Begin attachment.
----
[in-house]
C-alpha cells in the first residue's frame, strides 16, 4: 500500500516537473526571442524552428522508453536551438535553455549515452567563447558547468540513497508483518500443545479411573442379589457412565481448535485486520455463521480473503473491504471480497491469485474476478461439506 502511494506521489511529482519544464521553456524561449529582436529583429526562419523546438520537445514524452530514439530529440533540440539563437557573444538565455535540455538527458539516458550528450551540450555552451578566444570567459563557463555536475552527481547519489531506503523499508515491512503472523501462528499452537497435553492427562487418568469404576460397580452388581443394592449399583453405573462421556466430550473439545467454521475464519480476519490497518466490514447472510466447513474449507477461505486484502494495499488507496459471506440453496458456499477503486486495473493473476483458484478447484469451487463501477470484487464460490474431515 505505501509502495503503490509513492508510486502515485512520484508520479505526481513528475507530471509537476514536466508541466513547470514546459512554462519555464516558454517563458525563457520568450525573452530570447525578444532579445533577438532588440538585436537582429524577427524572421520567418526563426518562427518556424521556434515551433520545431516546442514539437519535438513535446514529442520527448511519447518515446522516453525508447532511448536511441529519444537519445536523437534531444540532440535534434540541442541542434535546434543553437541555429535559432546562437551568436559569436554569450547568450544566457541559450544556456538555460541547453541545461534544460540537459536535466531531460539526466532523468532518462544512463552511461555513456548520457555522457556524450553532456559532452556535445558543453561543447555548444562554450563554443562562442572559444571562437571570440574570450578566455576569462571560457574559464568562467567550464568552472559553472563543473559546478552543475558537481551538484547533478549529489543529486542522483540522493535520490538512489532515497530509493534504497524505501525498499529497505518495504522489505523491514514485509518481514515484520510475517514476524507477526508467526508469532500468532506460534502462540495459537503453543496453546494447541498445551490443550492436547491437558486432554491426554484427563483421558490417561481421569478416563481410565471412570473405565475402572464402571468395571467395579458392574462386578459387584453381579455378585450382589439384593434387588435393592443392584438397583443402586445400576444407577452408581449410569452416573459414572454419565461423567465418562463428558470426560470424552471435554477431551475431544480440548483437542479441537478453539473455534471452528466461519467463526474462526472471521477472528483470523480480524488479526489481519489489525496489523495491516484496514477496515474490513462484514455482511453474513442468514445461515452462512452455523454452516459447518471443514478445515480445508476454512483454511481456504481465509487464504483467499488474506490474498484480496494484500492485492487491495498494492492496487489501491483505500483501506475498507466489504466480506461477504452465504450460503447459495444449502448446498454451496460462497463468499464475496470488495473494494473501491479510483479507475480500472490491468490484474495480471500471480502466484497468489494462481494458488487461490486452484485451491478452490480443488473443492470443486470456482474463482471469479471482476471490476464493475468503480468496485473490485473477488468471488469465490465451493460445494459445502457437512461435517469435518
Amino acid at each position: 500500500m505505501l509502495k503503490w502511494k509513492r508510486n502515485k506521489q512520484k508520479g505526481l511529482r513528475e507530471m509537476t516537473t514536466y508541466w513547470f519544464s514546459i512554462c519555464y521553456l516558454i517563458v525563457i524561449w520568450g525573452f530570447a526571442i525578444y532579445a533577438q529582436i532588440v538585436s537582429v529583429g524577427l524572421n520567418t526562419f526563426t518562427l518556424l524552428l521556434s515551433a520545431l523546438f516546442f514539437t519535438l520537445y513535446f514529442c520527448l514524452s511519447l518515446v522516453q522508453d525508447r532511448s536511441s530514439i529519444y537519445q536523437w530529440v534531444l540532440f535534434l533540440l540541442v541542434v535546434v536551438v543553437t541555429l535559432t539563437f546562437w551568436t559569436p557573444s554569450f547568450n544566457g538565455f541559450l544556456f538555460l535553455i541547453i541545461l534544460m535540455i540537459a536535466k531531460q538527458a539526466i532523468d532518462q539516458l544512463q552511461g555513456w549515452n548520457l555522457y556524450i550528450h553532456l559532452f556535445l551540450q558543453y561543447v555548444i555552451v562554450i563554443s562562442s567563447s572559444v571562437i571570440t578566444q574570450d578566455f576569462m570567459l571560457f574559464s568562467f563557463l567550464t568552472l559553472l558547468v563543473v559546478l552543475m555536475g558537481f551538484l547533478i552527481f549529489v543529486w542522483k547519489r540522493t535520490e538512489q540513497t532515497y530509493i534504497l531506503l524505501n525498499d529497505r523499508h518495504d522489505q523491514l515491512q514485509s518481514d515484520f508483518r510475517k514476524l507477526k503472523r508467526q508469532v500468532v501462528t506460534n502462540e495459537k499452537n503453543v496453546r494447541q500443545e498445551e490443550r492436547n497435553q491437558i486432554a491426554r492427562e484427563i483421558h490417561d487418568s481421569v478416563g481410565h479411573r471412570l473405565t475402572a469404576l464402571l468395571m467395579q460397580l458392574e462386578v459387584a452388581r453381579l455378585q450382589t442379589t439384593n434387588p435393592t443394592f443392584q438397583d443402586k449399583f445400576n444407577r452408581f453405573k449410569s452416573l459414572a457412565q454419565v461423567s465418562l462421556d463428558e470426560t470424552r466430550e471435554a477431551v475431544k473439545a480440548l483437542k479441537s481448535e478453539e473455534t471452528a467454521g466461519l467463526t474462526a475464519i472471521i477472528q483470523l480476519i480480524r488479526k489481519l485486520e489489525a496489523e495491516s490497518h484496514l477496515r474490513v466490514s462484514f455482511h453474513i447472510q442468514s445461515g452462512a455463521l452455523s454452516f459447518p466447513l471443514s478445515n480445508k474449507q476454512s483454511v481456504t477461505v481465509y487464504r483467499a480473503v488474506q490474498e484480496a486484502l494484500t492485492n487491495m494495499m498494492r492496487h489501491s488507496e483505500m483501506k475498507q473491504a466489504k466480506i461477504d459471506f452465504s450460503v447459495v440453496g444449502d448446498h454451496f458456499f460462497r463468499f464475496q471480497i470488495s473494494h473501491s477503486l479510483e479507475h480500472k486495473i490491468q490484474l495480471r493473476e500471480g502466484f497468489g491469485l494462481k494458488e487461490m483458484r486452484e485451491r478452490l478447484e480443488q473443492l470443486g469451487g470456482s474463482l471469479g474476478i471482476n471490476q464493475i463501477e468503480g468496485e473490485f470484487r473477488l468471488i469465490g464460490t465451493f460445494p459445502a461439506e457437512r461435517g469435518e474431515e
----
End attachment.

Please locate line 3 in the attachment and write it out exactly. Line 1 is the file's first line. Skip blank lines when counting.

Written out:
Amino acid at each position: 500500500m505505501l509502495k503503490w502511494k509513492r508510486n502515485k506521489q512520484k508520479g505526481l511529482r513528475e507530471m509537476t516537473t514536466y508541466w513547470f519544464s514546459i512554462c519555464y521553456l516558454i517563458v525563457i524561449w520568450g525573452f530570447a526571442i525578444y532579445a533577438q529582436i532588440v538585436s537582429v529583429g524577427l524572421n520567418t526562419f526563426t518562427l518556424l524552428l521556434s515551433a520545431l523546438f516546442f514539437t519535438l520537445y513535446f514529442c520527448l514524452s511519447l518515446v522516453q522508453d525508447r532511448s536511441s530514439i529519444y537519445q536523437w530529440v534531444l540532440f535534434l533540440l540541442v541542434v535546434v536551438v543553437t541555429l535559432t539563437f546562437w551568436t559569436p557573444s554569450f547568450n544566457g538565455f541559450l544556456f538555460l535553455i541547453i541545461l534544460m535540455i540537459a536535466k531531460q538527458a539526466i532523468d532518462q539516458l544512463q552511461g555513456w549515452n548520457l555522457y556524450i550528450h553532456l559532452f556535445l551540450q558543453y561543447v555548444i555552451v562554450i563554443s562562442s567563447s572559444v571562437i571570440t578566444q574570450d578566455f576569462m570567459l571560457f574559464s568562467f563557463l567550464t568552472l559553472l558547468v563543473v559546478l552543475m555536475g558537481f551538484l547533478i552527481f549529489v543529486w542522483k547519489r540522493t535520490e538512489q540513497t532515497y530509493i534504497l531506503l524505501n525498499d529497505r523499508h518495504d522489505q523491514l515491512q514485509s518481514d515484520f508483518r510475517k514476524l507477526k503472523r508467526q508469532v500468532v501462528t506460534n502462540e495459537k499452537n503453543v496453546r494447541q500443545e498445551e490443550r492436547n497435553q491437558i486432554a491426554r492427562e484427563i483421558h490417561d487418568s481421569v478416563g481410565h479411573r471412570l473405565t475402572a469404576l464402571l468395571m467395579q460397580l458392574e462386578v459387584a452388581r453381579l455378585q450382589t442379589t439384593n434387588p435393592t443394592f443392584q438397583d443402586k449399583f445400576n444407577r452408581f453405573k449410569s452416573l459414572a457412565q454419565v461423567s465418562l462421556d463428558e470426560t470424552r466430550e471435554a477431551v475431544k473439545a480440548l483437542k479441537s481448535e478453539e473455534t471452528a467454521g466461519l467463526t474462526a475464519i472471521i477472528q483470523l480476519i480480524r488479526k489481519l485486520e489489525a496489523e495491516s490497518h484496514l477496515r474490513v466490514s462484514f455482511h453474513i447472510q442468514s445461515g452462512a455463521l452455523s454452516f459447518p466447513l471443514s478445515n480445508k474449507q476454512s483454511v481456504t477461505v481465509y487464504r483467499a480473503v488474506q490474498e484480496a486484502l494484500t492485492n487491495m494495499m498494492r492496487h489501491s488507496e483505500m483501506k475498507q473491504a466489504k466480506i461477504d459471506f452465504s450460503v447459495v440453496g444449502d448446498h454451496f458456499f460462497r463468499f464475496q471480497i470488495s473494494h473501491s477503486l479510483e479507475h480500472k486495473i490491468q490484474l495480471r493473476e500471480g502466484f497468489g491469485l494462481k494458488e487461490m483458484r486452484e485451491r478452490l478447484e480443488q473443492l470443486g469451487g470456482s474463482l471469479g474476478i471482476n471490476q464493475i463501477e468503480g468496485e473490485f470484487r473477488l468471488i469465490g464460490t465451493f460445494p459445502a461439506e457437512r461435517g469435518e474431515e